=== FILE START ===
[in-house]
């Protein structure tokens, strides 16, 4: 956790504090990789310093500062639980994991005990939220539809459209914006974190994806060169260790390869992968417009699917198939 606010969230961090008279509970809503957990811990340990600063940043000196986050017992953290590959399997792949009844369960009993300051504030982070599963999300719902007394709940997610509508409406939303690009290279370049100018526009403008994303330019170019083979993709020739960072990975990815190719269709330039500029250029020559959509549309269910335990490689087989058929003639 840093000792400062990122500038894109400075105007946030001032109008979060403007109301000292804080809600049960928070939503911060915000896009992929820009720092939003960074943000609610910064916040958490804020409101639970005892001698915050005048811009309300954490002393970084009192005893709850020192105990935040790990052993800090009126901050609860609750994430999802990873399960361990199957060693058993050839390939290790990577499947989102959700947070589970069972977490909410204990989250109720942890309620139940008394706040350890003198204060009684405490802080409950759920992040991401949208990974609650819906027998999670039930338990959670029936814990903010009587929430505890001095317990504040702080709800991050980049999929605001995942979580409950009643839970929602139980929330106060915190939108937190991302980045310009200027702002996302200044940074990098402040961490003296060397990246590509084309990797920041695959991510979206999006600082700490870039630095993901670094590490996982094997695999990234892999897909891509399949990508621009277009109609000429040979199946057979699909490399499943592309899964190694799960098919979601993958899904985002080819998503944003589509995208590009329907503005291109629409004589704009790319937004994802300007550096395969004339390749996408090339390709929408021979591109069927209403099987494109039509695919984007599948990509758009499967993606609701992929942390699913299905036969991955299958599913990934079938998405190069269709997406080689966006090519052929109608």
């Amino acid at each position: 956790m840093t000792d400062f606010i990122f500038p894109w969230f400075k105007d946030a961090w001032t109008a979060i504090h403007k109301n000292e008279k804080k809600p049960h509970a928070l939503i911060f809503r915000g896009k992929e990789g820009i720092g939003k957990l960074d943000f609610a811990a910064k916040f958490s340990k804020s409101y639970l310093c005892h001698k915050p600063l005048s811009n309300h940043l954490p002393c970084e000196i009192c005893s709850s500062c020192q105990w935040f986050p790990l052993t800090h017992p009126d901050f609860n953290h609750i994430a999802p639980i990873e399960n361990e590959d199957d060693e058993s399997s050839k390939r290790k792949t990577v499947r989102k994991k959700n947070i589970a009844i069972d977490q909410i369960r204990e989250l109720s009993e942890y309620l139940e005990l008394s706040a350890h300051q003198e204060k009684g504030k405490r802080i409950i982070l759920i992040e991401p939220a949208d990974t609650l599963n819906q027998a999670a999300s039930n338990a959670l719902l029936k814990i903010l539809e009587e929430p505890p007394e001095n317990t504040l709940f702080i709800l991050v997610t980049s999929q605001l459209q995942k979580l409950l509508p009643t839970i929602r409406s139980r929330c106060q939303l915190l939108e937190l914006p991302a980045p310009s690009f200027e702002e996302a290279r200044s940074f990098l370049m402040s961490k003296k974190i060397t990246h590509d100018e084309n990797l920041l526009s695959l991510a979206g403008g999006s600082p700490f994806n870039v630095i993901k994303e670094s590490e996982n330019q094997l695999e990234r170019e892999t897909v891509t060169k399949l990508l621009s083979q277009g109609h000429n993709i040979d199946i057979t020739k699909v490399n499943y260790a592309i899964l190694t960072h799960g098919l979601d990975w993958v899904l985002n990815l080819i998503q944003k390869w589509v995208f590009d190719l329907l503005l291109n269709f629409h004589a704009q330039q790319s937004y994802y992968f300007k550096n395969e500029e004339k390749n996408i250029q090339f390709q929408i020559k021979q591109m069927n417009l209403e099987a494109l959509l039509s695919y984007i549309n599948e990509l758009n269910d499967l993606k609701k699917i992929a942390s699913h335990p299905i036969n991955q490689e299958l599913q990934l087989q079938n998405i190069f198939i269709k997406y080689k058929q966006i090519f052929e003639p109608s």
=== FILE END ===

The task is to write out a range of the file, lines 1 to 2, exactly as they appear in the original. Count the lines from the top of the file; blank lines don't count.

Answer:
[in-house]
């Protein structure tokens, strides 16, 4: 956790504090990789310093500062639980994991005990939220539809459209914006974190994806060169260790390869992968417009699917198939 606010969230961090008279509970809503957990811990340990600063940043000196986050017992953290590959399997792949009844369960009993300051504030982070599963999300719902007394709940997610509508409406939303690009290279370049100018526009403008994303330019170019083979993709020739960072990975990815190719269709330039500029250029020559959509549309269910335990490689087989058929003639 840093000792400062990122500038894109400075105007946030001032109008979060403007109301000292804080809600049960928070939503911060915000896009992929820009720092939003960074943000609610910064916040958490804020409101639970005892001698915050005048811009309300954490002393970084009192005893709850020192105990935040790990052993800090009126901050609860609750994430999802990873399960361990199957060693058993050839390939290790990577499947989102959700947070589970069972977490909410204990989250109720942890309620139940008394706040350890003198204060009684405490802080409950759920992040991401949208990974609650819906027998999670039930338990959670029936814990903010009587929430505890001095317990504040702080709800991050980049999929605001995942979580409950009643839970929602139980929330106060915190939108937190991302980045310009200027702002996302200044940074990098402040961490003296060397990246590509084309990797920041695959991510979206999006600082700490870039630095993901670094590490996982094997695999990234892999897909891509399949990508621009277009109609000429040979199946057979699909490399499943592309899964190694799960098919979601993958899904985002080819998503944003589509995208590009329907503005291109629409004589704009790319937004994802300007550096395969004339390749996408090339390709929408021979591109069927209403099987494109039509695919984007599948990509758009499967993606609701992929942390699913299905036969991955299958599913990934079938998405190069269709997406080689966006090519052929109608």